Julius Rosenwald was selected to receive the Gotttheil Medal for the year 1928. This award is given annually to the American who is chosen as having done the most for Jewry during the year of the award. Selection is made by a committee of sixteen editors of Anglo-Jewish newspapers.
Zeta Beta Tau, national Jewish collegiate fraternity, annually awards this distinction.
Mr. Rosenwald, who has in the past years given to charity many millions of dollars, was selected to receive the Gottheil Medal because of the fine example he has set in going outside of his faith to dispense charity, and at the same time giving freely to the Jewish causes.
The formal award will take place on the evening of May 10th in the Ballroom of the Hotel Roosevelt in New York City, and Mr. Rosenwald’s speech will be broadcast over Station WRNY and Station W2XAL, New York City. Harold Riegelman will make the formal presentation for the fraternity. The speakers will be William Hodson, Executive Director of the Welfare Council of New York City; Charles W. Gerstenber, Executive of the National Interfraternity Conference, and I. Emanuel Sauder of Philadelphia, National President of Zeta Beta Tau, will preside.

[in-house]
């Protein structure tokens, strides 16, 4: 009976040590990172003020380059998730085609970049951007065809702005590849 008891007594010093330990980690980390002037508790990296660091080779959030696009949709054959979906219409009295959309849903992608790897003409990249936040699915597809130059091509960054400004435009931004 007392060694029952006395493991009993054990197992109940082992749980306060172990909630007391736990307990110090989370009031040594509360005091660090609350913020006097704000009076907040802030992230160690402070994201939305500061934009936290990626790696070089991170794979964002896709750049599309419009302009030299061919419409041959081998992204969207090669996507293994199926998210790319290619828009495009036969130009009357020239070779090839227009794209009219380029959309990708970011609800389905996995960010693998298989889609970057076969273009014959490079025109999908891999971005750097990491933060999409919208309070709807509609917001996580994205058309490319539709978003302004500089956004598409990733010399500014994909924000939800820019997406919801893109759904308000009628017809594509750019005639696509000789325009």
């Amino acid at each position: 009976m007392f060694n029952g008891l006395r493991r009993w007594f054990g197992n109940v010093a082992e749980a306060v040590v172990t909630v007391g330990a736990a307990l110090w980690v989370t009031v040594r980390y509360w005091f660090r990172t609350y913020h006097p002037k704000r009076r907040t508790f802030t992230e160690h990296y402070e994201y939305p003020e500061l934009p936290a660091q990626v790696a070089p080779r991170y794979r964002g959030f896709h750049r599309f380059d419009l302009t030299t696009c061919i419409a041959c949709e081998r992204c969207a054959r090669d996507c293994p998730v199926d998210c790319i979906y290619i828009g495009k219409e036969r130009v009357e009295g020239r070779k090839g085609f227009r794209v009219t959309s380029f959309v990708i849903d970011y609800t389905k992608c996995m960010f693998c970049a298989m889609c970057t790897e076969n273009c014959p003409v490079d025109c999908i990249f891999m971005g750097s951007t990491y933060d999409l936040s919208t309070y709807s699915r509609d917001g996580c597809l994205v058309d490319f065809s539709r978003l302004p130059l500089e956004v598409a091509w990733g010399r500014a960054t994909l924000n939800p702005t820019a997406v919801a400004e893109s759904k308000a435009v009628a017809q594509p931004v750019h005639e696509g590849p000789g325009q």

Professor Richard J. H. Gottheil was one of the founders of Zeta Beta Tau in 1898. The first Gottheil Medal was awarded in 1925 to Rabbi Stephen S. Wise of New York City; the second award was to David Brown of Detroit; and the medal for 1927 was awarded to Aaron Sapiro.
Julius Rosenwald has accepted the Gottheil Medal. Beacause this date falls on Friday night, a Jewish Sabbath service will be part of the program.
The Archive of the Jewish Telegraphic Agency includes articles published from 1923 to 2008. Archive stories reflect the journalistic standards and practices of the time they were published.